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Tidal Effects of the Moon

  1. Sep 6, 2007 #1
    I was recently listening to a favorite podcast of mine (AstronomyCast) and they went over the tidal effects the moon's gravity has on the Earth. I just happened to be thinking about the tidal effects after that and was wondering if the moon's gravity effects things in orbit of Earth. More specifically the ISS. When I tried to look this up the closest answer I found was that the ISS's orbit changes from about 320 km to 345 km, but it didn't say why this was. I can assume it probably has to do with a number of different things (eccentricity of the orbit or intentional altitude control) but I was wondering if anyone knew if the moon had any effect of this at all?

    Thanks.
     
  2. jcsd
  3. Sep 6, 2007 #2

    Janus

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    I would very much expect the Moon to have some tidal effect on objects in Earth orbit, after all, the Sun exerts a tidal effect on the Moon's orbit which causes a variance in its eccentricity.
     
  4. Sep 6, 2007 #3

    mgb_phys

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    There are a couple of different effects here:
    There is a tidal torque from the Earth on any non spherical object in orbit, so that would include the space station.
    There would also be an effect where if the ISS was between the Earth and the moon it would receive a small pull toward the moon and away from the earth, when it on the other side of the Earth and the earth and moon are alinged it will receive a very slightly larger pull toward the earth.
    I don't know how big this effect is, the change in height you quoted of 25km would be 0.5% of the distance to centre of the Earth.
     
  5. Sep 6, 2007 #4

    D H

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    Aerodynamic drag makes the ISS slowly lose altitude. When the ISS falls below its lower operation limit (about 320 km), it performs an altitude maintainance maneuver to raise the altitude to about 345 km. Rinse and repeat.

    Third body effects are small compared to aero drag for a vehicle in low-Earth orbit. This is especially true in the case of the ISS, which has a huge cross section due to its big arrays.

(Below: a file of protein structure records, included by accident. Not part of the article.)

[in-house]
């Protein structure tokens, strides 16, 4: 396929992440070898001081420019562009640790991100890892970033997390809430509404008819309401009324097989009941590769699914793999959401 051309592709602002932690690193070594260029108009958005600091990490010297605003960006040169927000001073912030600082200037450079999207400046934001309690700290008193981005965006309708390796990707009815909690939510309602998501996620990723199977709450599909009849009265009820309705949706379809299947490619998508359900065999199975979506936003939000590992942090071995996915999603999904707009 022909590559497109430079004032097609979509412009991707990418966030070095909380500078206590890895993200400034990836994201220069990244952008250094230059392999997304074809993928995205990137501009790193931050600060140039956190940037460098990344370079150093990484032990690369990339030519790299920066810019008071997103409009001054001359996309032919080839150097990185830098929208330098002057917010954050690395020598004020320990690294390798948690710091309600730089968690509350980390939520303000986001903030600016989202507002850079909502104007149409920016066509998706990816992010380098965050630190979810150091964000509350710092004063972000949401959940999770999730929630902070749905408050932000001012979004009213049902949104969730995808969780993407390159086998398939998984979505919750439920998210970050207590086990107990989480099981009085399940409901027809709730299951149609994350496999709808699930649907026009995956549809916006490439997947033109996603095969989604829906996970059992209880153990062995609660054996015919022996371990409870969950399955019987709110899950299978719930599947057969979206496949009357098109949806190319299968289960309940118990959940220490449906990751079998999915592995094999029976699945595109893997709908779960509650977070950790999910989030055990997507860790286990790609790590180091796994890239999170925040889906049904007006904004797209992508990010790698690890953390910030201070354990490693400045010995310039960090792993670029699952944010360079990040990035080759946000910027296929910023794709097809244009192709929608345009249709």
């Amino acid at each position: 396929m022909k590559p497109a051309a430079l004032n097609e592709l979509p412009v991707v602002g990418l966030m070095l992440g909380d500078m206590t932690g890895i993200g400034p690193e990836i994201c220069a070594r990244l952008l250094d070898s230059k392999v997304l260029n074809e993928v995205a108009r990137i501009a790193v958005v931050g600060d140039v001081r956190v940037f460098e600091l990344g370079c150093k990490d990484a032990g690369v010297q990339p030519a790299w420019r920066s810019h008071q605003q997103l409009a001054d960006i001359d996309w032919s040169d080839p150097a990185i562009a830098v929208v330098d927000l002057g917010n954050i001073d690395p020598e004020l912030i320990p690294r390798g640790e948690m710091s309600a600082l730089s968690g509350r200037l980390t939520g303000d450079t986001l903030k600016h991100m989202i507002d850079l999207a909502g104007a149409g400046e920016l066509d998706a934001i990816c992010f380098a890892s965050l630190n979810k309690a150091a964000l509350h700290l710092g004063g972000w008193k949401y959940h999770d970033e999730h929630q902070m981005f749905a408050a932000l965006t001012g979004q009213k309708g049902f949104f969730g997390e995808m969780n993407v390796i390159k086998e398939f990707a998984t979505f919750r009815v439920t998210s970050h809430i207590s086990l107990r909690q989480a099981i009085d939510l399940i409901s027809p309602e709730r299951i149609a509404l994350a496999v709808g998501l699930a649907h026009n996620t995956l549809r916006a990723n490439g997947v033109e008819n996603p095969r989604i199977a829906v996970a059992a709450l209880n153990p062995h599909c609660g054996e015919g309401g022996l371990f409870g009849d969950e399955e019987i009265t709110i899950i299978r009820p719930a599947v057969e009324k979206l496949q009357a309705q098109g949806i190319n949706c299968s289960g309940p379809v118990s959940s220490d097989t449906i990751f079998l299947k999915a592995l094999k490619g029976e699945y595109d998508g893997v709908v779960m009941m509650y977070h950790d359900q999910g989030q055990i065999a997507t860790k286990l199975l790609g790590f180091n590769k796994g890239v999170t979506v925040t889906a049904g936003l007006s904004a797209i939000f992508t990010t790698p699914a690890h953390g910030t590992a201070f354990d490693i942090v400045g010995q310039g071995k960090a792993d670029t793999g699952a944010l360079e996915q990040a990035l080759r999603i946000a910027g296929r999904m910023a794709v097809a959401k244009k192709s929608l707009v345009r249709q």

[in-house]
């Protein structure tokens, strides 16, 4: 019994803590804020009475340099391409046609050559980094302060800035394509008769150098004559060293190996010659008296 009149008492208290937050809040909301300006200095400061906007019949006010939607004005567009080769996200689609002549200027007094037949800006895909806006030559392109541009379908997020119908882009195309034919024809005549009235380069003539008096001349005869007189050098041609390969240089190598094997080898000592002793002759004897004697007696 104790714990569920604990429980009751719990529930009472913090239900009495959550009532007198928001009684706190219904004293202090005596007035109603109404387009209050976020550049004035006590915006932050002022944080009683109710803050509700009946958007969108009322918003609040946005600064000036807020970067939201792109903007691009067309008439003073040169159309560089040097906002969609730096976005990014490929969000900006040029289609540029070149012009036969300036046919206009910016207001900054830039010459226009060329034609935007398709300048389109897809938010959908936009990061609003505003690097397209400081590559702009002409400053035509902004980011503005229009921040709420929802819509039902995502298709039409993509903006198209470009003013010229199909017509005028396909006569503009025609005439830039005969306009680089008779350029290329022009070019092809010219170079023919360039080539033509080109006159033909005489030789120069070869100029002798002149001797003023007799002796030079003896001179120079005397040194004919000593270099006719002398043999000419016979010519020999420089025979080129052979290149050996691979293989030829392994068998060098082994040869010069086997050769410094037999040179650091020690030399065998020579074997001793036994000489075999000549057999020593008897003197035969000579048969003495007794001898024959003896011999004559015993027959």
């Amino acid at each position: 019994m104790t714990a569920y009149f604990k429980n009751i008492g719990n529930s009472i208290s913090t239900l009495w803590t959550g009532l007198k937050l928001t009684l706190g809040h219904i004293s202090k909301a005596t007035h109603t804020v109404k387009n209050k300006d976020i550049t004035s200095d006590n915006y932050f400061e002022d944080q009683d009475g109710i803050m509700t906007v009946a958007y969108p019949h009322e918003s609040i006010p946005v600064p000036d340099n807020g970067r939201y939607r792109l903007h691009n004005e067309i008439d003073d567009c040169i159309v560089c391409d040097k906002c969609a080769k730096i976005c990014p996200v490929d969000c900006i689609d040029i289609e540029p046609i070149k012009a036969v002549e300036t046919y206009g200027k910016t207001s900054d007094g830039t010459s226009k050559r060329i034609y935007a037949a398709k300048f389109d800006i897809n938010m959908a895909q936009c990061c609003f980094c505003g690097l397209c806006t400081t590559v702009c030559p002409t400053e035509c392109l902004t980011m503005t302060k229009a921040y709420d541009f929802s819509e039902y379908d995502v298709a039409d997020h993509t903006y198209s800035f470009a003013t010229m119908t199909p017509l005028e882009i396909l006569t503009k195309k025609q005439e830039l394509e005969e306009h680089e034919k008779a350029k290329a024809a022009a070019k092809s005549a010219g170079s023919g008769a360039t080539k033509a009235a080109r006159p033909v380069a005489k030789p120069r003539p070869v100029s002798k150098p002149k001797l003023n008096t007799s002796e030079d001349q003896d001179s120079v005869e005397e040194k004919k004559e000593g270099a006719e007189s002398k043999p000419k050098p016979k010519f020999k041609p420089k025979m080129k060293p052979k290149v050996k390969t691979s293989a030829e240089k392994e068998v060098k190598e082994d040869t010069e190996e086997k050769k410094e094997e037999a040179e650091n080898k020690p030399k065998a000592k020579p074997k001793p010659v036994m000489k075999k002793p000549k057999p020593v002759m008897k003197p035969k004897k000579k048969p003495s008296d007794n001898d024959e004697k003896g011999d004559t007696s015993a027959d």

6. Sep 6, 2007 #5

    DaveC426913

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    See now, if they oriented the arrays horizontal to the Earth's surface, and gave them an aerofoil-shaped camber...


    Well, they could save all that orbit-maintaining fuel now couldn't they? :biggrin:
     
  7. Sep 6, 2007 #6

    D H

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    In a sense, they do. The Station is in a "torque equilibrium attitude". The aerodynamic drag on the ISS does not act through the center of mass: It induces a torque as well as a force on the ISS. The gradient of the gravitational acceleration also induces a torque on the vehicle (this is yet another tide-like effect and varies with 1/R3 as do most tidal effects). The aero torque and gravity gradient torque will counterbalance when the vehicle is in just the right attitude. This torque equilibrium attitude is the ISS' nominal attitude.

    There is one tidal effect that is smaller than 1/R^3. The moon and sun create the sea tides we all know about. The not-so-solid earth also undergoes deformations, smaller in height than the sea tides, but much greater in mass. These solid-body tides subtly affect the orbits of low-earth orbit satellites. For more on this, google "k2 Love number".

    Note: k2 is the most significant of several Love numbers. Googling "Love number" without the k2 results in TMI.
     
    Last edited: Sep 6, 2007
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